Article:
He was a member of the German Reform Church. Brief mention of the nine children in the family is as follows: Fred E., the present proprietor of the old homestead; John, who lives in Lincoln Township; Elizabeth, who died in 1888 at the age of twenty-eight; Ernest, a resident of Texas; Alexander, who lives with his brother, John; Joseph, a resident of Kansas; Gottfried, of Texas; Walter; Millie, who lives with her brother, Ernest, in Texas.
Walter Kurz was twelve years old when the family came to America, and most of his education was acquired in the national schools of Switzerland. He lived at home with his parents until the age of twenty-three, and then for three years was a farmer in partnership with his brother, Joseph. After his marriage he bought a farm of eighty acres, and applied himself industriously and with characteristic vigor to the task of paying for the land and improving it. When that was accomplished he bought an adjoining eighty acres, and on the second eighty he has his present homestead. The second purchase was a well improved farm. His success has come from general farming and stockraising, and no man stands higher in that community than Walter Kurz.
Politically he is identified with the democratic party, and has served his community as a school and road officer. He is a member of the German Reform Church at Amazonia.
In 1899 Mr. Kurz married Rosa Lee Durtehi, who was born in Canton Bern, Switzerland, in 1872, and in 1883 came to this country with her parents, Adolph and Rosa Durtehi. Her father is still living, a resident of Fillmore, Andrew County. Mr. and Mrs. Kurz are the parents of seven children: Benjamin, Edna, Selma, Aline, Ernest, Clarence and Irma Lee.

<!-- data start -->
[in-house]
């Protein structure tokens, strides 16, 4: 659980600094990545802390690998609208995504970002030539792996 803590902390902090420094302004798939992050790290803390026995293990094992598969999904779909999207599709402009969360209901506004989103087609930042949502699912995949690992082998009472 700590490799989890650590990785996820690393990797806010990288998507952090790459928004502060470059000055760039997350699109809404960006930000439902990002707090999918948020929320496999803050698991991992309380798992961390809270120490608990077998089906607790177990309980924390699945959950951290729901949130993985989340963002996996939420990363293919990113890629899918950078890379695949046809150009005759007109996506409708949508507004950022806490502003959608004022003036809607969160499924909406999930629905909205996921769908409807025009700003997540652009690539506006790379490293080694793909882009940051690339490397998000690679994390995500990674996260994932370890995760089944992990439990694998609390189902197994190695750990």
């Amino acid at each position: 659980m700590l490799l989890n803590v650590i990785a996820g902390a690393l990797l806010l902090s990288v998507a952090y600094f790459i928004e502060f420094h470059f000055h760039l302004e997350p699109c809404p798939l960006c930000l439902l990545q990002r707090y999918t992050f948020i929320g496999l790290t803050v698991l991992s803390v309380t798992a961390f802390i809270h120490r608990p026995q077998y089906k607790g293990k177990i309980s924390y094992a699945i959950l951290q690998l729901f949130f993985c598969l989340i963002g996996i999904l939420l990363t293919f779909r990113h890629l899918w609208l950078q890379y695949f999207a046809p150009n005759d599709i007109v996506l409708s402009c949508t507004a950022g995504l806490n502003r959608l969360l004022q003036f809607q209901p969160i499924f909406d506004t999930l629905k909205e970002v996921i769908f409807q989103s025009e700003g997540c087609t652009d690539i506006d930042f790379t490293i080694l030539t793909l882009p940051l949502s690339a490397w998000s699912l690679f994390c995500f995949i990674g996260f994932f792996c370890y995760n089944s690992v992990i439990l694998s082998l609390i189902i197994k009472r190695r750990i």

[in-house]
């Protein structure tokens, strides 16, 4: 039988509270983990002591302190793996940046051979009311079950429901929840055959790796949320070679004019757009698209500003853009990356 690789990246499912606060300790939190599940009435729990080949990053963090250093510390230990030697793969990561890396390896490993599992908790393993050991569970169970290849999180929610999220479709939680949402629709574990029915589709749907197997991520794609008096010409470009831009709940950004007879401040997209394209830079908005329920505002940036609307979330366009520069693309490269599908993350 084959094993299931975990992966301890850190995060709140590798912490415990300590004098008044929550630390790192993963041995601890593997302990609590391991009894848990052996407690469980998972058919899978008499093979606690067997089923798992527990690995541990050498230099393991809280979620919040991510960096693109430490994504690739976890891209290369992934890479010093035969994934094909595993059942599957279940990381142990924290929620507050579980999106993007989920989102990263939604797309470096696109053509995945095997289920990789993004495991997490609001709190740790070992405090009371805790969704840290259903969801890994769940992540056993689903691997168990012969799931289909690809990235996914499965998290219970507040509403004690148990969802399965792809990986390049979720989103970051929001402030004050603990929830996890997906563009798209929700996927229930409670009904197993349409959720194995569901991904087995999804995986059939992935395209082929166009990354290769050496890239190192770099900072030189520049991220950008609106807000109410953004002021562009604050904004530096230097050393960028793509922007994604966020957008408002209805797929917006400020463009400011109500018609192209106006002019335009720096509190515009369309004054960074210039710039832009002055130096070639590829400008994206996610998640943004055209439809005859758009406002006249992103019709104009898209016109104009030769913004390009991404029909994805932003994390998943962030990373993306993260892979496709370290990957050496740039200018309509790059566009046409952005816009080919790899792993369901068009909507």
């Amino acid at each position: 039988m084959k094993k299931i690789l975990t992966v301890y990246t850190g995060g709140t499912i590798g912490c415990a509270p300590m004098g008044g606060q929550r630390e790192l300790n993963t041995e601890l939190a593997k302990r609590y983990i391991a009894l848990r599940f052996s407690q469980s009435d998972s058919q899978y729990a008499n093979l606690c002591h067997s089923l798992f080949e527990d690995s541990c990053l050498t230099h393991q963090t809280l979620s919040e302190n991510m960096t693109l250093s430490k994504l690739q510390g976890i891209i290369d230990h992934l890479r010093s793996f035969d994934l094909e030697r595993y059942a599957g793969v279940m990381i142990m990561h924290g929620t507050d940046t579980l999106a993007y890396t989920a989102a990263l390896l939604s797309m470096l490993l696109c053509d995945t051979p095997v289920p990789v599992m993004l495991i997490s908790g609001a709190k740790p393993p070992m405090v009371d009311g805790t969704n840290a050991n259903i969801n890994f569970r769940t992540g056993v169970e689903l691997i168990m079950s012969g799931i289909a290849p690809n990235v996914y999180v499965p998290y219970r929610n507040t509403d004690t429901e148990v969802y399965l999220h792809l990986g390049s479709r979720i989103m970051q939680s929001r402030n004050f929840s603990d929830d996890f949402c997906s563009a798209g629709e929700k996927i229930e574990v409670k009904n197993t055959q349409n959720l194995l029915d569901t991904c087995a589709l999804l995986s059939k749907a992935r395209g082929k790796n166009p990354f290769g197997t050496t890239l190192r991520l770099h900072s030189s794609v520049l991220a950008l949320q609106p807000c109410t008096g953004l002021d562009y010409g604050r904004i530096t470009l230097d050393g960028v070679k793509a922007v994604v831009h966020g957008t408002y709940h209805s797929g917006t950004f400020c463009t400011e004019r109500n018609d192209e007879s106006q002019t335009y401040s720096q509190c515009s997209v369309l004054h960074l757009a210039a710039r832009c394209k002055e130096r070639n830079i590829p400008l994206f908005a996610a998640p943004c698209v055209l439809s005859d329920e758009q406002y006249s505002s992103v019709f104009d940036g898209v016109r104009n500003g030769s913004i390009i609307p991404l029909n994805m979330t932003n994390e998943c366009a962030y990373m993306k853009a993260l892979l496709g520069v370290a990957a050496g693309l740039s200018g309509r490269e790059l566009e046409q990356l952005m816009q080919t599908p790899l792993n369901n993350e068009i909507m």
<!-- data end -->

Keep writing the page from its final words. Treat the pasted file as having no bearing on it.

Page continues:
The oldest brother of Walter Kurz, Fred Emil Kurz, was born in Switzerland, July 10, 1856, and has lived on the old farm in Lincoln Township since 1883. He is likewise one of the successful general farmers and stock raisers of this county. He was well educated in his native land, but for more than thirty years has been a loyal and patriotic American citizen. He is a democrat and a member of the German Reform Church in Amazonia. In 1891 he married Minnie Segessemann, who was born in Lincoln Township, Andrew County, in 1870, a daughter of Gottlieb and Catherine Schneider Segessemann. Both her parents were natives of Switzerland and are now deceased. Fred E. Kurz and wife have the following children: Elizabeth, Fred H., Paul (who died at the age of thirteen years), Eric, Ada, Gertrude (died at the age of nine), Wilma, Alma, and Heinz.
[Source: A history of northwest Missouri, Volume 3; Edited by Walter Williams; Publ. 1915; Pgs.1961-1962; Transcribed and submitted by Andrea Stawski Pack]